Stock Ref: AST 1922

A good example of a very rare and scarce sword to the Royal Chester Militia with original scabbard by Thomas Gill

81cm (32”( straight single fullered blade with flat back and spear point. The blade is single edged except for the last 5”. The blade originally had a blued finish. The blade is decorated on one side with the crowned royal cypher for George III, a trophy of arms, foliate designs and the inscription ‘Warranted never to fail’. On the other a crown, a trophy of arms, foliate designs and the initials of the owner R.C.M and the makers name.

Steel hilt with forward guard and D shaped stirrup, stepped cushion pommel with prominent facetted tang button. Ridged stained bone* grip with cigar band with oval discs on both sides engraved with a crowned C in a garter containing the royal motto. Sword knot ring.

Maker: Thomas Gill, Birmingham (traded from Jennons Row, and  Masshouse Lane, Bartholemew Chapel, Birmingham between 1783 – 1801)

Dated: 1786 – 1796

Black leather scabbard with steel fittings, two loose rings and a sword frog button.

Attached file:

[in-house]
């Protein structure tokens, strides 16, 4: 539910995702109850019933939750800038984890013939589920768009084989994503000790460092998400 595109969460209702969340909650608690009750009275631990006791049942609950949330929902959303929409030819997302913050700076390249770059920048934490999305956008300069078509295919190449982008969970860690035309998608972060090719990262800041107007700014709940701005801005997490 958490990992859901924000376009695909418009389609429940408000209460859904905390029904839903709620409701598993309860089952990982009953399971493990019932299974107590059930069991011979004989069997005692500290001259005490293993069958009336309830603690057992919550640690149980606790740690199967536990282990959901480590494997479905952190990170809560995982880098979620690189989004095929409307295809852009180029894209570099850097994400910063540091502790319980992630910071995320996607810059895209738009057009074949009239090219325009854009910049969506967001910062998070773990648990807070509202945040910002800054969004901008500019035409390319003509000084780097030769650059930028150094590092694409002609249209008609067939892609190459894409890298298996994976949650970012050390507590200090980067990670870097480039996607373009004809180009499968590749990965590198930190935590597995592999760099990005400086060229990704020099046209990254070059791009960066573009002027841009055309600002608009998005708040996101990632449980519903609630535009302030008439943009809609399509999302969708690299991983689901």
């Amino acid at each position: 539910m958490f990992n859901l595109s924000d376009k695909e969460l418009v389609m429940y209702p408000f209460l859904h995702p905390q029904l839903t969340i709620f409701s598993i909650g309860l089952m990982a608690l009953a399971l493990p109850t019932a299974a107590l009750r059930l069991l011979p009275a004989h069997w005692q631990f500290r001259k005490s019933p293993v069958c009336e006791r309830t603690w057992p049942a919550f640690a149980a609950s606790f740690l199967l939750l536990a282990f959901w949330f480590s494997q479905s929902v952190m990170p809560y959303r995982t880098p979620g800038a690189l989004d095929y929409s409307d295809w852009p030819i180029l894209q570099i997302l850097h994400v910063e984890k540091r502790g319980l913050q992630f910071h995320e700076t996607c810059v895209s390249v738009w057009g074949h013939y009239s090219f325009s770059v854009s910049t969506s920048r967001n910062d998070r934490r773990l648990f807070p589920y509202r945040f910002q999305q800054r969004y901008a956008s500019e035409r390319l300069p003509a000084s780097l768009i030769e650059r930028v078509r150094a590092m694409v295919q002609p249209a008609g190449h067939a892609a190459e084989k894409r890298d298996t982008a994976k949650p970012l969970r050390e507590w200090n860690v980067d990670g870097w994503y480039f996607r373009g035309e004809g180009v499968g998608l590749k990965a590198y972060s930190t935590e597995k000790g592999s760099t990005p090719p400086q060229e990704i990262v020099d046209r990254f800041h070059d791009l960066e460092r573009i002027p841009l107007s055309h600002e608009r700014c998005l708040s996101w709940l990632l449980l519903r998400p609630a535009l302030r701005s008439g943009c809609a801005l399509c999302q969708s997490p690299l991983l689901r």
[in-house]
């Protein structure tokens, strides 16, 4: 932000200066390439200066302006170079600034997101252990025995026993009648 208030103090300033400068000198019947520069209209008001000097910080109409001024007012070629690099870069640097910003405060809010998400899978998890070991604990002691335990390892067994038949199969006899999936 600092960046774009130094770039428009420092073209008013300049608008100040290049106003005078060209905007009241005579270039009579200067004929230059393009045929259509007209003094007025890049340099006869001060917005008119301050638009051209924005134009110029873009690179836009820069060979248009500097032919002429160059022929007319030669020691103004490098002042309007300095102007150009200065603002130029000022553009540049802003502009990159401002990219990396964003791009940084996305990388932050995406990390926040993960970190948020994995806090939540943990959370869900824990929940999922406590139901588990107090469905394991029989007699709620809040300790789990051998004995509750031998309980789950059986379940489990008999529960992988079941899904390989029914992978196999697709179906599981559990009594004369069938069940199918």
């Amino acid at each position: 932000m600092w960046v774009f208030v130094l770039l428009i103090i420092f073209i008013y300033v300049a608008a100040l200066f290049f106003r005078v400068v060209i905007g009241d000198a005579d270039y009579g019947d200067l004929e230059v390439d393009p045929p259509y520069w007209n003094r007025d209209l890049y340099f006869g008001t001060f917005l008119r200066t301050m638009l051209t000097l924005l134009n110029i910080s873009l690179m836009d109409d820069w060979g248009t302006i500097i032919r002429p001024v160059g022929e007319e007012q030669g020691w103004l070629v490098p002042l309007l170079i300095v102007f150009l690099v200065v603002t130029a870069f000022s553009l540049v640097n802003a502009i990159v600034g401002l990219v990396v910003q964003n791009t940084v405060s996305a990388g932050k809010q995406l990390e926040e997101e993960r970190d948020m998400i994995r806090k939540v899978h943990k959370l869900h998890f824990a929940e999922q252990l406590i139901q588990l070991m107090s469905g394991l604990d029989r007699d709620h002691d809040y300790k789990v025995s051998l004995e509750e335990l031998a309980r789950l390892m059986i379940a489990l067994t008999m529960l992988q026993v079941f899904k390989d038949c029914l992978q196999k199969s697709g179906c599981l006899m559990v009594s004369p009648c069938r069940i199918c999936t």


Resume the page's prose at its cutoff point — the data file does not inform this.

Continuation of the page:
The sword and scabbard are general in good condition for their age. The blade has some minor old rust damage along the edges and there is staining. The original bluing is now very faint and has been lost on the reverse. The engravings remain clear. The hilt is in good order and firm on the tang. The steel has a grey patina but no rust damage. The grip is in good order there is one spilt. The scabbard is in reasonable condition given its age. The leather is fragile and has cracked near the locket and there is a crease mark towards the chape. The stitching remains good. One loose ring has been replaced.

The Royal Chester local Milita appears to have been formed in c1770 when the first Muster records are dated. It continued through to the 1820’s. The records are held in the Cheshire and Chester Archives and local research may be able to determine who R C M was and when he served.


The grip is we believe made of carved bone or marine rather than elephant ivory. The bone is in the form of a carved outer casing over a wooden former, which in turn surrounds the tang. Under the proposed Legislation on Ivory products within the UK this item would be exempt under the de-minimis or 10% rule as it predates 1947. 

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